Winning Listing Presentations
Barbara Bamberger Scott
Author and international realtor David M. Michonski, who has had perennial success with an earlier book (Power Marketing for Luxury Real Estate, considered a classic in the profession), uses clear expository prose to delineate precisely what he believes an agent should do at each stage of the listing process.
“As soon as this book strikes you as being a lot of questions, congratulate yourself, because you will have grasped its central point: winning listing presentations consists largely of asking questions,” writes Michonski.
Winning Listing Presentations is designed as a series of scripts that cover all phases of a real estate agent’s encounter with a new customer, from analyzing both parties in terms of personality type (“if you are a Sociable meeting a Driver, keep reassuring the Driver that you will get to the bottom line”) to using the right materials (the author recommends brochures rather than Power Point presentations) and letting the customer know that there is an end to the meeting (and that it is in sight).
Michonski asserts that the agent should spend considerable time memorizing the scripts, which are mostly made up of questions to the potential customer: “Because I sense that you are very eager for us to get to pricing, can you share your thinking on that subject with me now?” Other examples are “Is everyone present who will be part of the decision-making?” and “How would you like to be kept updated on the whole process?”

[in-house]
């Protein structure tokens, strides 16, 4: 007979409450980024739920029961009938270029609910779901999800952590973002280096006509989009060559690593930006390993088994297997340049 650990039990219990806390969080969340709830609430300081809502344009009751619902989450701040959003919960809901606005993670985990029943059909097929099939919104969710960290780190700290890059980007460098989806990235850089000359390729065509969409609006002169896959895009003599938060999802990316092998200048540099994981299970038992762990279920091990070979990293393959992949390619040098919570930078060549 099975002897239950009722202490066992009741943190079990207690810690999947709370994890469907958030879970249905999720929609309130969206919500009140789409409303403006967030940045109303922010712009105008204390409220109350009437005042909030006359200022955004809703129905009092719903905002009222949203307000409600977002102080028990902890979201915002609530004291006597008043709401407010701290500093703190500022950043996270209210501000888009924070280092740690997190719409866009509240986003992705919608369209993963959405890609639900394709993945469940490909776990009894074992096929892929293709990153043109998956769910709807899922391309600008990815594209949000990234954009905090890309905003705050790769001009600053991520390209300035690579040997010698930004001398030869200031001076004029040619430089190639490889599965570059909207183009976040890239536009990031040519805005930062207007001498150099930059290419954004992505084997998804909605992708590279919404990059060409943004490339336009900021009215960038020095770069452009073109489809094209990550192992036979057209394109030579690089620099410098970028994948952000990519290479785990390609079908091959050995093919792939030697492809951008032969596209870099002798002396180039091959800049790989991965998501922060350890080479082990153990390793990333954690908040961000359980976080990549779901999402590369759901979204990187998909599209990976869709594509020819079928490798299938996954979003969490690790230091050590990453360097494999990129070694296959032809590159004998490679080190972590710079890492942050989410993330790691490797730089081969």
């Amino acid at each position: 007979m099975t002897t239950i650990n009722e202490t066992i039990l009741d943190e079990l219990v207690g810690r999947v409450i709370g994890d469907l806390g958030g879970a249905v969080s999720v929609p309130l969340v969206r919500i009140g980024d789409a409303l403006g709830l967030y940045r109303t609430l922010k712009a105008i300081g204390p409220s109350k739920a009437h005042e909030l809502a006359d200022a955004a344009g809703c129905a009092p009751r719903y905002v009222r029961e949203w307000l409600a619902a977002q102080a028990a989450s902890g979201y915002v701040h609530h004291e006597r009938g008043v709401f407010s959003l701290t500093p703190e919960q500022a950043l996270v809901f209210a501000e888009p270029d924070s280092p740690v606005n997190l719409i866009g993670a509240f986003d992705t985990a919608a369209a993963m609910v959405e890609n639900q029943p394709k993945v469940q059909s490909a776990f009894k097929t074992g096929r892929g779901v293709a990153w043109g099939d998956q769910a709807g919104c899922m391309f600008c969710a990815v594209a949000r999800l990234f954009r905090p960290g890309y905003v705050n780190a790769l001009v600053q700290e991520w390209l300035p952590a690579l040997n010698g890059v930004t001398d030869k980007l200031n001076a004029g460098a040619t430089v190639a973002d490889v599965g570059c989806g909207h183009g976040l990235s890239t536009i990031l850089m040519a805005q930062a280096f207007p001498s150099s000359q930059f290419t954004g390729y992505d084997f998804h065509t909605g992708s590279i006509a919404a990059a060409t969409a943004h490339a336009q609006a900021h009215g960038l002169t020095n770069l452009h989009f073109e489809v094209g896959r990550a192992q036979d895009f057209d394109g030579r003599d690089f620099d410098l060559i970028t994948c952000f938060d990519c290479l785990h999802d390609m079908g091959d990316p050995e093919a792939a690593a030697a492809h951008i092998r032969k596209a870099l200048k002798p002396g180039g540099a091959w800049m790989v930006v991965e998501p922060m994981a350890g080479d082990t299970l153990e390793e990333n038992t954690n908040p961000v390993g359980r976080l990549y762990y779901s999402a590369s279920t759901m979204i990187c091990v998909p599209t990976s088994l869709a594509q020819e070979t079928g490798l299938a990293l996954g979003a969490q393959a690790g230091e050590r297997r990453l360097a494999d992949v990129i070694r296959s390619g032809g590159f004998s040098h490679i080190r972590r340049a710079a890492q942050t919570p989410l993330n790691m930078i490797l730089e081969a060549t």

The chapters move chronologically through the listing process, from the initial meeting at the customer’s home through signing a listing agreement. The recommendations in each segment can be pieced together and used for other, longer presentations as well. The questions and statements that comprise the script are indented within the text besides being boldfaced and italicized. A glossary of terms at the beginning of each chapter and a summary (called “The Takeaway”) at the end of each chapter aid in the reader’s comprehension of the text.
The book is impressively designed for its purpose: the white cover with gold trim bespeaks success, and the author’s color photo and blurb on the back are reassuringly professional. Each new chapter is marked with a symbolic “winner’s” ribbon echoing the blue ribbon on the cover. The volume has also been carefully and professionally produced. The fonts and simple graphics are readily accessible, the content is suited to the intended audience, and there has been diligent proofreading.
Winning Listing Presentations already has a built-in audience among Michonski’s current fans, and it will likely reach new real estate agents seeking not only quick tips for clinching elusive or exclusive listings but also guidelines for making broader presentations. The volume is well organized and assiduously targeted, and it will undoubtedly garner praise from its intended readership.